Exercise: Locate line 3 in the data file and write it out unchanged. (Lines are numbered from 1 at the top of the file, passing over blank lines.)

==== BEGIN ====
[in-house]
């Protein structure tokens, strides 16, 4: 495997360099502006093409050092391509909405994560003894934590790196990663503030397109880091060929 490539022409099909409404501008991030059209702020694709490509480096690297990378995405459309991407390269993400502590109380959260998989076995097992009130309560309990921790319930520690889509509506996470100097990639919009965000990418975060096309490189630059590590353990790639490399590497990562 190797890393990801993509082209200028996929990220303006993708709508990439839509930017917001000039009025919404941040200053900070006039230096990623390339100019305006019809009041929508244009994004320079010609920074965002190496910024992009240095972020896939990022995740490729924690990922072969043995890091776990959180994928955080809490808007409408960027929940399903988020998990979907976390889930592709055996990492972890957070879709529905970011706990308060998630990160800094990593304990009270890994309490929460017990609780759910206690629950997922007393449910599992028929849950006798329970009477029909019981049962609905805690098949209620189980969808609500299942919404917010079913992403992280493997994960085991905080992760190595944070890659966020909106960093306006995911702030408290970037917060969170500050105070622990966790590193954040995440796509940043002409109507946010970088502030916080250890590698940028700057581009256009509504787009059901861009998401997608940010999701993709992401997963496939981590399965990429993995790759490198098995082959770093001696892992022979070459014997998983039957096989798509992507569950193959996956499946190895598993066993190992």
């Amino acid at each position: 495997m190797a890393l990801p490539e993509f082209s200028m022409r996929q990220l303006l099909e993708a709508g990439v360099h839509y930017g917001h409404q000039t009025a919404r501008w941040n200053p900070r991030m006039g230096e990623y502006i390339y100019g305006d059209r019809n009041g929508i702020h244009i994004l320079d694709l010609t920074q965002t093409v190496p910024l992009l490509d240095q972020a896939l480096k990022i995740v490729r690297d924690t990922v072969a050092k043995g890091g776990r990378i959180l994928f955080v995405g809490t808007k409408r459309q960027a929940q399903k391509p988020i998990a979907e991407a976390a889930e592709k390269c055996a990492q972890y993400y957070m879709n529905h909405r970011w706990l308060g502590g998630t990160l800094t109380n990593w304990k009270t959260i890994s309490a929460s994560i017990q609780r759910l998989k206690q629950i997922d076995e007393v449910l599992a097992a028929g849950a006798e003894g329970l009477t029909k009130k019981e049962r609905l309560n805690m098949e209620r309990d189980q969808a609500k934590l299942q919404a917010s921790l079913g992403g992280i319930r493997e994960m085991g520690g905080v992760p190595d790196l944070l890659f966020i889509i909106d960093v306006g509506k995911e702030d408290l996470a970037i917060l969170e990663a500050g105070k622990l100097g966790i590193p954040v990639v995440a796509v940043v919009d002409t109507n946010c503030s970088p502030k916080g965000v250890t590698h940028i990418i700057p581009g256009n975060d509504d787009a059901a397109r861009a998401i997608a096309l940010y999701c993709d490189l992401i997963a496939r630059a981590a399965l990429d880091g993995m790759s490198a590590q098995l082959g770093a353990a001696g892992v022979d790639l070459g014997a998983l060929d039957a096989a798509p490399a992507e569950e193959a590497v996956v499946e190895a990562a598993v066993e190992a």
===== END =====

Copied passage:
């Amino acid at each position: 495997m190797a890393l990801p490539e993509f082209s200028m022409r996929q990220l303006l099909e993708a709508g990439v360099h839509y930017g917001h409404q000039t009025a919404r501008w941040n200053p900070r991030m006039g230096e990623y502006i390339y100019g305006d059209r019809n009041g929508i702020h244009i994004l320079d694709l010609t920074q965002t093409v190496p910024l992009l490509d240095q972020a896939l480096k990022i995740v490729r690297d924690t990922v072969a050092k043995g890091g776990r990378i959180l994928f955080v995405g809490t808007k409408r459309q960027a929940q399903k391509p988020i998990a979907e991407a976390a889930e592709k390269c055996a990492q972890y993400y957070m879709n529905h909405r970011w706990l308060g502590g998630t990160l800094t109380n990593w304990k009270t959260i890994s309490a929460s994560i017990q609780r759910l998989k206690q629950i997922d076995e007393v449910l599992a097992a028929g849950a006798e003894g329970l009477t029909k009130k019981e049962r609905l309560n805690m098949e209620r309990d189980q969808a609500k934590l299942q919404a917010s921790l079913g992403g992280i319930r493997e994960m085991g520690g905080v992760p190595d790196l944070l890659f966020i889509i909106d960093v306006g509506k995911e702030d408290l996470a970037i917060l969170e990663a500050g105070k622990l100097g966790i590193p954040v990639v995440a796509v940043v919009d002409t109507n946010c503030s970088p502030k916080g965000v250890t590698h940028i990418i700057p581009g256009n975060d509504d787009a059901a397109r861009a998401i997608a096309l940010y999701c993709d490189l992401i997963a496939r630059a981590a399965l990429d880091g993995m790759s490198a590590q098995l082959g770093a353990a001696g892992v022979d790639l070459g014997a998983l060929d039957a096989a798509p490399a992507e569950e193959a590497v996956v499946e190895a990562a598993v066993e190992a």